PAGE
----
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Compr Psychiatry. 2016 Oct;70:174-80. doi: 10.1016/j.comppsych.2016.07.012. Epub 2016 Aug 2.

Mixed-methods analysis of internalized stigma correlates in poorly adherent individuals with bipolar disorder.

Author information

1
Case Western Reserve University School of Medicine, 2109 Adelbert Rd, Cleveland, OH, 44106. Electronic address: molly.howland@case.edu.
2
Case Western Reserve University School of Medicine, 2109 Adelbert Rd, Cleveland, OH, 44106; Neurological and Behavioral Outcomes Center, University Hospitals Case Medical Center, 10524 Euclid Avenue, Cleveland, OH, 44106. Electronic address: jennifer.levin@uhhospitals.org.
3
Case Western Reserve University School of Medicine, 2109 Adelbert Rd, Cleveland, OH, 44106. Electronic address: cxb28@case.edu.
4
Neurological and Behavioral Outcomes Center, University Hospitals Case Medical Center, 10524 Euclid Avenue, Cleveland, OH, 44106; Department of Epidemiology and Biostatistics, Case Western Reserve University School of Medicine, 10900 Euclid Ave, Cleveland, OH, 44106; Department of Neurology, Case Western Reserve University School of Medicine, 11100 Euclid Ave, Cleveland, OH, 44106. Electronic address: cmt66@case.edu.
5
Case Western Reserve University School of Medicine, 2109 Adelbert Rd, Cleveland, OH, 44106; Neurological and Behavioral Outcomes Center, University Hospitals Case Medical Center, 10524 Euclid Avenue, Cleveland, OH, 44106; Department of Neurology, Case Western Reserve University School of Medicine, 11100 Euclid Ave, Cleveland, OH, 44106; Department of Psychiatry, Case Western Reserve University School of Medicine, 10524 Euclid Ave, Cleveland, OH, 44106. Electronic address: martha.sajatovic@uhhospitals.org.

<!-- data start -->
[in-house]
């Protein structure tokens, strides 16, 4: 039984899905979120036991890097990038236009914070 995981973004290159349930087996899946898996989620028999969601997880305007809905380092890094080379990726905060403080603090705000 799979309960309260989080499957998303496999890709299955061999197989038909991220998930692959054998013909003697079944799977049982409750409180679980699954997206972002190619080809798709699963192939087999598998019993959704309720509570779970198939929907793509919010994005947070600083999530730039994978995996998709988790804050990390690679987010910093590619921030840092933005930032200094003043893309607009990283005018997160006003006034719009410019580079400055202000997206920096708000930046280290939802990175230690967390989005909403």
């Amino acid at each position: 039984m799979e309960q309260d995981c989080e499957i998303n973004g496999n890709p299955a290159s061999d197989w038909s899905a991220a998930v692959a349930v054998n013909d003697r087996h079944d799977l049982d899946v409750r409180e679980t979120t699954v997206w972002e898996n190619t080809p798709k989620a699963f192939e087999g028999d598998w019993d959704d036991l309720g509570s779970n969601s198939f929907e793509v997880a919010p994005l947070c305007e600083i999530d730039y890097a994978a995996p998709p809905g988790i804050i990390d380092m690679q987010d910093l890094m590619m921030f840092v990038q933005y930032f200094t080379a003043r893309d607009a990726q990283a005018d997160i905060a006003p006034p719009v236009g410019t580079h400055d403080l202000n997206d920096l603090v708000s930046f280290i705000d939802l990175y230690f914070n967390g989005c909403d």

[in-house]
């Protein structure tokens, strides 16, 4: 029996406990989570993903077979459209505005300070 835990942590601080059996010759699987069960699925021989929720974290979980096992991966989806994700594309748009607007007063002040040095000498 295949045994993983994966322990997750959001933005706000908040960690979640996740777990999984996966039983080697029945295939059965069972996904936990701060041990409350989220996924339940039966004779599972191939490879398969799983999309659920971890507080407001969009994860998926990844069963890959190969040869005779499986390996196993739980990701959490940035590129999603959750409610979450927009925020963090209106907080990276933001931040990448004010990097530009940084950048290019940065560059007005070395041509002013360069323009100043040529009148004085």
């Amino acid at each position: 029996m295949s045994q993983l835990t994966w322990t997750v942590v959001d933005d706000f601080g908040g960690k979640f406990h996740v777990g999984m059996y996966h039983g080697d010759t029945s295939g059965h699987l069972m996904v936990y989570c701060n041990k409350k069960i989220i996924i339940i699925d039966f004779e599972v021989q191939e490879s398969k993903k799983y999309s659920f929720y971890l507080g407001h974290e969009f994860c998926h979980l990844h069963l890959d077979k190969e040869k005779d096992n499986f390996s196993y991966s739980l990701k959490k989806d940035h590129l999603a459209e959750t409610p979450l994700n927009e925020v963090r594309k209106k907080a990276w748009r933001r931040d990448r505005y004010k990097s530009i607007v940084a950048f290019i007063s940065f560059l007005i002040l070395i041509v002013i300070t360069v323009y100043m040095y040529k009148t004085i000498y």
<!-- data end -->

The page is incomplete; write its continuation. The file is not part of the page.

Abstract

BACKGROUND:

Internalized stigma, which occurs when stigmatized individuals accept society's assessment and incorporate this assessment into their sense of self, is prevalent in individuals with bipolar disorder (BD). This study explored the correlates of internalized stigma in a research sample of patients with BD who were poorly adherent to their medications.

METHODS:

Both quantitative and qualitative analyses were performed. Scores of 115 individuals with BD on the Internalized Stigma of Mental Illness (ISMI) scale were correlated with scores on the General Self-Efficacy (GSE) Scale, Brief Psychiatric Rating Scale (BPRS), Montgomery-Asberg Depression Rating Scale (MADRS), and Young Mania Rating Scale (YMRS). Regression was run for GSE (dependent variable) and ISMI (independent variable). In-depth qualitative interviews were conducted on a representative subsample (N=21).

RESULTS:

Internalized stigma levels were moderately high. Internalized stigma and self-efficacy correlated, and internalized stigma related to self-efficacy after adjusting for demographic variables (age, gender, years of education), comorbidities, and symptom severity (BPRS and MADRS). Internalized stigma was also associated with the BD symptoms of depression, anxiety, guilt feelings, suspiciousness, and hallucinogenic behaviors. No association was found with mania.

CONCLUSIONS:

Because internalized stigma has strong psychosocial and psychiatric symptom associations, it is recommended that clinicians address both societal stigma and internalized stigma. Strategies such as cognitive-behavioral therapy may help modify BD patients' internalized stigma.

PMID:
27557395
PMCID:
PMC5317182
DOI:
10.1016/j.comppsych.2016.07.012
[Indexed for MEDLINE]
Free PMC Article

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